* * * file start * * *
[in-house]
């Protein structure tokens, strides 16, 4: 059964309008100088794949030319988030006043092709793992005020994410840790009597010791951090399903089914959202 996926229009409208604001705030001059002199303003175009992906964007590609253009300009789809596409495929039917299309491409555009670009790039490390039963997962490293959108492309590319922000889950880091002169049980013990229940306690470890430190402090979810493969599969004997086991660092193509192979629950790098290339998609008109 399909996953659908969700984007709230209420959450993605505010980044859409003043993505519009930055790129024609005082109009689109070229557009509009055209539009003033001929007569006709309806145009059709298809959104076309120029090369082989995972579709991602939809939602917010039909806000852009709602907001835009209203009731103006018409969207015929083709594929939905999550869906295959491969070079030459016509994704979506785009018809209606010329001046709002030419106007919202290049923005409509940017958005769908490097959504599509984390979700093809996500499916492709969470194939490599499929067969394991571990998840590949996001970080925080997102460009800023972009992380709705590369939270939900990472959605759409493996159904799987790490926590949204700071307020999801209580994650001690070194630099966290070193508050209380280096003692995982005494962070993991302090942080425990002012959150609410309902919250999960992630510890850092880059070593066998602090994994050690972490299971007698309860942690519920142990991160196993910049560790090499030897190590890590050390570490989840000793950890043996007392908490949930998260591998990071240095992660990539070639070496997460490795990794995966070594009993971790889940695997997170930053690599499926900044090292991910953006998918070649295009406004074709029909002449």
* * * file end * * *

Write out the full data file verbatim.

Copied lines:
[in-house]
């Protein structure tokens, strides 16, 4: 059964309008100088794949030319988030006043092709793992005020994410840790009597010791951090399903089914959202 996926229009409208604001705030001059002199303003175009992906964007590609253009300009789809596409495929039917299309491409555009670009790039490390039963997962490293959108492309590319922000889950880091002169049980013990229940306690470890430190402090979810493969599969004997086991660092193509192979629950790098290339998609008109 399909996953659908969700984007709230209420959450993605505010980044859409003043993505519009930055790129024609005082109009689109070229557009509009055209539009003033001929007569006709309806145009059709298809959104076309120029090369082989995972579709991602939809939602917010039909806000852009709602907001835009209203009731103006018409969207015929083709594929939905999550869906295959491969070079030459016509994704979506785009018809209606010329001046709002030419106007919202290049923005409509940017958005769908490097959504599509984390979700093809996500499916492709969470194939490599499929067969394991571990998840590949996001970080925080997102460009800023972009992380709705590369939270939900990472959605759409493996159904799987790490926590949204700071307020999801209580994650001690070194630099966290070193508050209380280096003692995982005494962070993991302090942080425990002012959150609410309902919250999960992630510890850092880059070593066998602090994994050690972490299971007698309860942690519920142990991160196993910049560790090499030897190590890590050390570490989840000793950890043996007392908490949930998260591998990071240095992660990539070639070496997460490795990794995966070594009993971790889940695997997170930053690599499926900044090292991910953006998918070649295009406004074709029909002449």